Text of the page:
All of this needs to be distinguished from the mindful awareness or meditative practices that enable us to become more mindful. The negative reaction to mindfulness for some Christians is also in part a reaction to the word meditation. The word is often used without any clear understanding, and no appreciation that there are different families of meditation. For example, mindfulness as embodied awareness and attention, which is about facing reality, is not the same as transcendental meditation.

Within mindfulness the word meditation is simply to do with ‘attentional training.’[5]

Christian discipleship also has to do with attentional training, ‘Do not attend to your own interests but rather to the interests of others.’[6]

Mindfulness as a trait or state of mind is not dependent on meditation. In fact aerobic exercise can increase dispositional mindfulness,[7] as can simply cultivating our natural ability to notice things.
The other main strand of mindfulness is the therapies that are based on mindfulness or incorporate it, such as Mindfulness-Based Stress Reduction (MBSR), and Mindfulness-Based Cognitive Therapy (MBCT).

These have mainly been developed for mental health and psychological well-being, with MBSR having a number of applications including stress, and MBCT particularly developed to help those with recurrent depression. They also incorporate sophisticated maps of how the mind-body works.

Christian distinctives of mindfulness... and sermons

None of the above takes into account Christian distinctives of mindfulness like mindfulness of God, or ethical and relational aspects we would value that see this natural capacity as having a created element and purpose from God.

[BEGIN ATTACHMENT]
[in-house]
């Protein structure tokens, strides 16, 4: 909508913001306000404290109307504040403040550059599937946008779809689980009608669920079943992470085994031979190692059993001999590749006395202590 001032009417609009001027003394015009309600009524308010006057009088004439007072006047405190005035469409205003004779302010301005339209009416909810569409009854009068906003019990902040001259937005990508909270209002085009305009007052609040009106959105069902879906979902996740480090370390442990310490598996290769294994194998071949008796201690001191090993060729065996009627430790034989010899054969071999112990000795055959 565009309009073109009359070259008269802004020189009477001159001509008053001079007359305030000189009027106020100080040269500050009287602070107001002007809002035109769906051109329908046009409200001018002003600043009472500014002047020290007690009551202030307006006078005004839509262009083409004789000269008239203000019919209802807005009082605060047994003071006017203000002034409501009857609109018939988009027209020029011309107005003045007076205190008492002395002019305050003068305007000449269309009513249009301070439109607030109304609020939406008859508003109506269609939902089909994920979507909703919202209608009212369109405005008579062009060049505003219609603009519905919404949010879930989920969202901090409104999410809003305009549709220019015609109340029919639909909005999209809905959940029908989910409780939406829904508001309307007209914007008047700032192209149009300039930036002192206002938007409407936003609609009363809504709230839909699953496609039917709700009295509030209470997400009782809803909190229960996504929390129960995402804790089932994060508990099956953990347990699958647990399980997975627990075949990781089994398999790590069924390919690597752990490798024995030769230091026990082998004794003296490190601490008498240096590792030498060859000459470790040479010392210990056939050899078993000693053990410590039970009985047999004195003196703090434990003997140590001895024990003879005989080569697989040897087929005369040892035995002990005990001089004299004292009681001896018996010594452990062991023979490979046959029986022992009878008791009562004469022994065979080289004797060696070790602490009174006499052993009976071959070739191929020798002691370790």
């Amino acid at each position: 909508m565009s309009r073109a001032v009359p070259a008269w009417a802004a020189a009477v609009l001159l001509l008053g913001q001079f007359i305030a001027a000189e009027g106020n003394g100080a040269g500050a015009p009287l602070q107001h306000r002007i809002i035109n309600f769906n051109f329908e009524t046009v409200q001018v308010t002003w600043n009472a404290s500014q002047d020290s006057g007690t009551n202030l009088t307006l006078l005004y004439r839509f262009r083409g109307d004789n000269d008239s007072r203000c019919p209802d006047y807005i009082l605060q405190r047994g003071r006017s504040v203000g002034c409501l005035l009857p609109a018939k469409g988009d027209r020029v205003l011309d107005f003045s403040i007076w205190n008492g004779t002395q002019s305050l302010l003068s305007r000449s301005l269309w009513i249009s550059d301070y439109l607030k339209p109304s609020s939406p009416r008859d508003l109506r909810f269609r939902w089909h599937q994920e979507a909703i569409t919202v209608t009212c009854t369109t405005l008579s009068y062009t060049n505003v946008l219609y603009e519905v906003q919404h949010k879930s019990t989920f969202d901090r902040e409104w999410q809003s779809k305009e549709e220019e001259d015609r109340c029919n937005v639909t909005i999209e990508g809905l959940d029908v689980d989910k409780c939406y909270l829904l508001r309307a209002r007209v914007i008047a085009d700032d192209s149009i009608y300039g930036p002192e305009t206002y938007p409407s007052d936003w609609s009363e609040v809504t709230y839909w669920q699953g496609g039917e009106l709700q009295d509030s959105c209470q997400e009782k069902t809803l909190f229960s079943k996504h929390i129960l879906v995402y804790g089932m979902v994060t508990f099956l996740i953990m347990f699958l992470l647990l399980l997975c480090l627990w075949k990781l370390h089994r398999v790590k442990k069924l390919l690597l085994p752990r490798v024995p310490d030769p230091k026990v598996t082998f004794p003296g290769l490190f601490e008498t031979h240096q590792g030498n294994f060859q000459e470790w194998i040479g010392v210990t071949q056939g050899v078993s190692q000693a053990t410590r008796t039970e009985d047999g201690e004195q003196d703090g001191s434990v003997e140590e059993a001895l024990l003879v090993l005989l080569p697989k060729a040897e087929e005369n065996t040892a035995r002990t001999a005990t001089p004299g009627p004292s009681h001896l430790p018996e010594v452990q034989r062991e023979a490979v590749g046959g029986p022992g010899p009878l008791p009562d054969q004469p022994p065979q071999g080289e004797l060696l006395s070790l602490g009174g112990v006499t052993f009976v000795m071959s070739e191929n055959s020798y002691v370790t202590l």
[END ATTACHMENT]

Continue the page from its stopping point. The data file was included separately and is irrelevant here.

A thoughtless dismissal of mindfulness not only loses the richness of its created possibilities but also means that we are turning our back on a number of human abilities we actually hold dear.

For example, let’s take the central position of the sermon in our services. We hope that the congregation through listening to the Word and the words are focusing their attention on the passage and to what is being said. Sermons range in length but congregations can learn to listen for up to 40 minutes or more, in an act of sustained attention, and if their mind wanders hopefully they have learnt to switch their attention back to the message. In this process we have the possibility of being openly aware to what God might be saying – a closed mind is no help at this point of change and transformation.

During the message they might be challenged about regulating their emotion through Paul’s words to the Ephesians, ‘do not let the sun go down while you are still angry’ (4:26).

If we turn away from mindfulness then we are turning our back on these processes, those of focused attention, sustained attention, and emotional regulation and so on.

The historical tradition of the church and our self-focused culture

But there are other problems in not paying attention to what mindfulness teaches us and what is affirmed about attention and awareness within the biblical and historical tradition of the church.

Our culture is increasingly dominated by a self-focused attention that centres on anxious preoccupation with self and rumination, to the detriment of our mental health.[8] Jesus warns against this self-focused anxious and fearful attention, when he says in Mark 8:35 ‘For whoever wants to save their life will lose it.’